Two half sisters, unknown to each other, are born into different villages in 18th-century Ghana and experience profoundly different lives and legacies throughout subsequent generations marked by wealth, slavery, war, coal mining, the Great Migration and the realities of 20th-century Harlem.
Winner of the Feminist Wire's inaugural poetry contest, ford debuts with a fiery collection that uses language both evocatively rich and colloquially sharp and sly to capture the African American experience.
A novel about sisters, the legacy of the Black Power Movement, and the troubled bond between African Americans and Africans.
With allusions to David Bowie and interplanetary travel, Life on Mars
imagines a soundtrack for the universe to accompany the discoveries, failures, and oddities of human existence. In these brilliant new poems, Tracy K. Smith envisions a sci-fi future sucked clean of any real dangers, contemplates the dark matter that keeps people both close and distant, and revisits the kitschy concepts like "love" and "illness" now relegated to the Museum of Obsolescence.
Rona Jaffe Award winner Jones explores race, identity, history, and Birmingham, AL, in this debut collection.
After the 2010 Haitian earthquake tears her family apart, a Haitian immigrant in the U.S. tries to deal with the emotional fallout.
Oreo - Fran Ross
Oreo, a biracial black girl from Philadelphia, searches for her Jewish father in New York City, navigating the labyrinth of sound studios, brothels, and subway tunnels of Manhattan in a journey of self-discovery.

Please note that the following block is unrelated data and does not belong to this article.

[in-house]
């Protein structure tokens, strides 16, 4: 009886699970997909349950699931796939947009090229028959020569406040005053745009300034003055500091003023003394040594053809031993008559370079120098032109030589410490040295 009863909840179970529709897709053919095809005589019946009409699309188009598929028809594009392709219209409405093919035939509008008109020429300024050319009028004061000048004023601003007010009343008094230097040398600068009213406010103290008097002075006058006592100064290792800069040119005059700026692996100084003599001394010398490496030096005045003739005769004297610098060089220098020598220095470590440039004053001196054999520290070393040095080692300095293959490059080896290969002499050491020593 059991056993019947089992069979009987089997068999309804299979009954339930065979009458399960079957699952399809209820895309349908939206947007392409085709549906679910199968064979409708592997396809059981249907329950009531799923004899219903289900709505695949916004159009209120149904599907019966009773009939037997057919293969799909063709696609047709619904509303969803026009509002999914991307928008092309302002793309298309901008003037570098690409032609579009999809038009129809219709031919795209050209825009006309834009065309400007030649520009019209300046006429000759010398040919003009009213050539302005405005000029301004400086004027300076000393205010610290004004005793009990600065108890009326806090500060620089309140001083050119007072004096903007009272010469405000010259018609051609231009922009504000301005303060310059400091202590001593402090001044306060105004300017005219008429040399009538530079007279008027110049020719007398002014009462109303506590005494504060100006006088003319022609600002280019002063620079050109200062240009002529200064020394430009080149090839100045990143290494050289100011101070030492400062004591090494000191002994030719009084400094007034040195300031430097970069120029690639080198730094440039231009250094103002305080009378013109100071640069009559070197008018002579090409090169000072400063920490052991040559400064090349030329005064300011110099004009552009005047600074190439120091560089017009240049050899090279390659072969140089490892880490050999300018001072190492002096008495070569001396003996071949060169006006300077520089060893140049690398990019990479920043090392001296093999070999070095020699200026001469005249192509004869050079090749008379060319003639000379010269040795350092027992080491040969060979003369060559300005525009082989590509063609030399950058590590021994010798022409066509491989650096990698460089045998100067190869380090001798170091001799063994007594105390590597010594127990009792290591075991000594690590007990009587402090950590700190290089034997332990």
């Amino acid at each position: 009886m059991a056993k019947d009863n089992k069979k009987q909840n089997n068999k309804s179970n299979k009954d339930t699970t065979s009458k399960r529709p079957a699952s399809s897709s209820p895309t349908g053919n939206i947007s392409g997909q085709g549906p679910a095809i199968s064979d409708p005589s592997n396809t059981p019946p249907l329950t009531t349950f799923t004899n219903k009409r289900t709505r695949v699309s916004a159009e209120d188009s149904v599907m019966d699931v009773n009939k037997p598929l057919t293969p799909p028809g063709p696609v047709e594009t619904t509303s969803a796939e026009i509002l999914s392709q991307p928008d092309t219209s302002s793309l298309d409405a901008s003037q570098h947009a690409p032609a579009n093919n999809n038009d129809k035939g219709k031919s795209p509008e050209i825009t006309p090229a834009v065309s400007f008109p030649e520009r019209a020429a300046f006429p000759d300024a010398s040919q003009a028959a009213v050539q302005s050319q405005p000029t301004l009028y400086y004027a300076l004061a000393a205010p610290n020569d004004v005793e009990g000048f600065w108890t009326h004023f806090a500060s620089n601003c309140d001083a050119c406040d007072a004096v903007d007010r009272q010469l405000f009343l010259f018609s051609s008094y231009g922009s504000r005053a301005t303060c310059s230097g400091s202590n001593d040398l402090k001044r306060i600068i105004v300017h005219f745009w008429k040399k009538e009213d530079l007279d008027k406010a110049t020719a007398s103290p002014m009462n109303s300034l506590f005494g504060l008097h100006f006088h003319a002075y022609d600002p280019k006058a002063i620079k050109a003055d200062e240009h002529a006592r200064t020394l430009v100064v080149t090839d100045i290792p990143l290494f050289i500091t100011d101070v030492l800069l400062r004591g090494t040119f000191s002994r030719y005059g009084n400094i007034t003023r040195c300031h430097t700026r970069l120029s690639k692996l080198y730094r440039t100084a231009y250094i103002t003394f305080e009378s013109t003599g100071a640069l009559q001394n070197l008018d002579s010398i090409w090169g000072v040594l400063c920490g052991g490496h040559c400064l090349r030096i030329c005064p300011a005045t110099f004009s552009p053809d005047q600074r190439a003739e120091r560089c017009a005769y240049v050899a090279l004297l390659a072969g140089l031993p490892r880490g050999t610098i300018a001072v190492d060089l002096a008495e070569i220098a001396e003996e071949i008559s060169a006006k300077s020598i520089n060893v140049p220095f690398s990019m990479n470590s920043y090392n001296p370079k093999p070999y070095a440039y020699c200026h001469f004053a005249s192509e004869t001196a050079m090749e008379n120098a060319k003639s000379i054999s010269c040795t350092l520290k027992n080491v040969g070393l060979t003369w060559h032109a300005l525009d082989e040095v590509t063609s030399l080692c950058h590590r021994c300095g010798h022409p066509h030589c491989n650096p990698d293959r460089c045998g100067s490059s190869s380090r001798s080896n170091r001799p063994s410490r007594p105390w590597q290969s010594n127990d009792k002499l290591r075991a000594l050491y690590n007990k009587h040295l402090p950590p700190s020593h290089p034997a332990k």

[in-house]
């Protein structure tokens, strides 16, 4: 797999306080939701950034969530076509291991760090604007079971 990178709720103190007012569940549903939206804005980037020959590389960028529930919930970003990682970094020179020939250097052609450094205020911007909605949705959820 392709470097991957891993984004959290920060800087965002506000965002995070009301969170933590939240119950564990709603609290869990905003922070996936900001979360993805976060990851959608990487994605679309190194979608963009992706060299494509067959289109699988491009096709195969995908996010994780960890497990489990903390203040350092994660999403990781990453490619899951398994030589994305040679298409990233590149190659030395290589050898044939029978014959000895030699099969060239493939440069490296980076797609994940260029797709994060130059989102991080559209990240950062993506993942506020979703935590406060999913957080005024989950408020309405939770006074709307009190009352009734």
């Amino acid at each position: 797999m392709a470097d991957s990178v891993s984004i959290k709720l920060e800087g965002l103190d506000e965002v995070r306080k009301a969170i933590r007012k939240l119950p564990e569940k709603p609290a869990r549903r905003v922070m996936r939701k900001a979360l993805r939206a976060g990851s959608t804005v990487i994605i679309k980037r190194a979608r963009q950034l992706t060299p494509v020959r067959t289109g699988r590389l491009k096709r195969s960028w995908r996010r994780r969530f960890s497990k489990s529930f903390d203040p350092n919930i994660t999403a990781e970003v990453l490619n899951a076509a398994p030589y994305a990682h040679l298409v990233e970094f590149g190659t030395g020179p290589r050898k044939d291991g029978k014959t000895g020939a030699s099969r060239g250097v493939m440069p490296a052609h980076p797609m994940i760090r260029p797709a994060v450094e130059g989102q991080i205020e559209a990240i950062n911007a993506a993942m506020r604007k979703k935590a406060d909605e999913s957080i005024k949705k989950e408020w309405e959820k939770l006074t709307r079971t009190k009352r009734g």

Play Dead - Francine J. Harris
Identity, gender and race politics all collide ferociously in this unflinching collection that actively cuts through cultural and social constructs.
Hoping for a new start when she unexpectedly inherits a sugarcane farm, Charley moves to Louisiana, where she confronts her grandmother's judgmental beliefs while balancing the farm's overwhelming challenges with the needs of her homesick daughter, her troubled brother and her own yearning heart.
Award-winning poet Shockley investigates the ongoing abuses suffered by African Americans while connecting them to sociopolitical threats worldwide.
In language mesmerizingly blunt-spoken and honest, then sliding into starshine (the title as a whole comes from poet Lucille Clifton), Pushcart Prize winner Moon makes vital art of the African American experience.
A collection of writings about finding grace in grieving.
In a contemporary black community, seventeen-year-old Nadia Turner mourns the suicide of her mother, leading her to take up with the local pastor's son, but the resulting pregnancy and the subsequent cover-up will have an impact that goes far beyond their youth.
Suddenly sent from their home in Brooklyn to Bird Hill in Barbados after their mother can no longer care for them, sisters Phaedra and Dionne spend the summer of 1989 living with their grandmother Hyacinth, a midwife and practitioner of the local spiritual practice of obeah.
At one time a wild young girl and a brilliant artist, Ava Delaney changes dramatically after a violent event that rocks her entire family. Once loved and respected in their community and in their church, the Delaneys are ostracized by their neighbors, led by their church leader, and a seventeen year feud ensues.